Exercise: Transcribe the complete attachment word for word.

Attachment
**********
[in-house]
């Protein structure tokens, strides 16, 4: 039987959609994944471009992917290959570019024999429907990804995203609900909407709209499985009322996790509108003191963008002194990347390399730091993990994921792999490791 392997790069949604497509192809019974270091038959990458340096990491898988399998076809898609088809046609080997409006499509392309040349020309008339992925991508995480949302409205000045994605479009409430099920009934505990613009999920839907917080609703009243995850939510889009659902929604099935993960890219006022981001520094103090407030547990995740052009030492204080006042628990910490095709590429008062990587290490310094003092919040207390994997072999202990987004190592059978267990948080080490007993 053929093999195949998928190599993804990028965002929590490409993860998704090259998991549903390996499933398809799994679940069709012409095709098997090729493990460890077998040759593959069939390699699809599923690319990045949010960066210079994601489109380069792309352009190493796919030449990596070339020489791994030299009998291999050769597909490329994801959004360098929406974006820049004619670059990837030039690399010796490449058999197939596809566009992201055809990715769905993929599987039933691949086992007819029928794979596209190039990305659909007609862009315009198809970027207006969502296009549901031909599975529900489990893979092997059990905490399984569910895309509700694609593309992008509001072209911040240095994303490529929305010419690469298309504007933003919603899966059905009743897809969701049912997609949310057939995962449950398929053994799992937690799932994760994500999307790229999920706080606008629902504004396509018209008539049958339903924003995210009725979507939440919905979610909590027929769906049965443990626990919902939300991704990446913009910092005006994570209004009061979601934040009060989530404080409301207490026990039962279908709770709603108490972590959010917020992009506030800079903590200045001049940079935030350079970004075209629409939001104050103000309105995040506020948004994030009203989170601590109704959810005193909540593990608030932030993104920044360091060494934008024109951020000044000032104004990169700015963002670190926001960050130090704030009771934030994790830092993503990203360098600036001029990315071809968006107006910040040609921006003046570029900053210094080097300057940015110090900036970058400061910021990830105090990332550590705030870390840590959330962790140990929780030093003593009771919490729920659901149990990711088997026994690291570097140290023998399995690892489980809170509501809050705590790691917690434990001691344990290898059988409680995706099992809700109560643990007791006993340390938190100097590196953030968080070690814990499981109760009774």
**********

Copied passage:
[in-house]
């Protein structure tokens, strides 16, 4: 039987959609994944471009992917290959570019024999429907990804995203609900909407709209499985009322996790509108003191963008002194990347390399730091993990994921792999490791 392997790069949604497509192809019974270091038959990458340096990491898988399998076809898609088809046609080997409006499509392309040349020309008339992925991508995480949302409205000045994605479009409430099920009934505990613009999920839907917080609703009243995850939510889009659902929604099935993960890219006022981001520094103090407030547990995740052009030492204080006042628990910490095709590429008062990587290490310094003092919040207390994997072999202990987004190592059978267990948080080490007993 053929093999195949998928190599993804990028965002929590490409993860998704090259998991549903390996499933398809799994679940069709012409095709098997090729493990460890077998040759593959069939390699699809599923690319990045949010960066210079994601489109380069792309352009190493796919030449990596070339020489791994030299009998291999050769597909490329994801959004360098929406974006820049004619670059990837030039690399010796490449058999197939596809566009992201055809990715769905993929599987039933691949086992007819029928794979596209190039990305659909007609862009315009198809970027207006969502296009549901031909599975529900489990893979092997059990905490399984569910895309509700694609593309992008509001072209911040240095994303490529929305010419690469298309504007933003919603899966059905009743897809969701049912997609949310057939995962449950398929053994799992937690799932994760994500999307790229999920706080606008629902504004396509018209008539049958339903924003995210009725979507939440919905979610909590027929769906049965443990626990919902939300991704990446913009910092005006994570209004009061979601934040009060989530404080409301207490026990039962279908709770709603108490972590959010917020992009506030800079903590200045001049940079935030350079970004075209629409939001104050103000309105995040506020948004994030009203989170601590109704959810005193909540593990608030932030993104920044360091060494934008024109951020000044000032104004990169700015963002670190926001960050130090704030009771934030994790830092993503990203360098600036001029990315071809968006107006910040040609921006003046570029900053210094080097300057940015110090900036970058400061910021990830105090990332550590705030870390840590959330962790140990929780030093003593009771919490729920659901149990990711088997026994690291570097140290023998399995690892489980809170509501809050705590790691917690434990001691344990290898059988409680995706099992809700109560643990007791006993340390938190100097590196953030968080070690814990499981109760009774």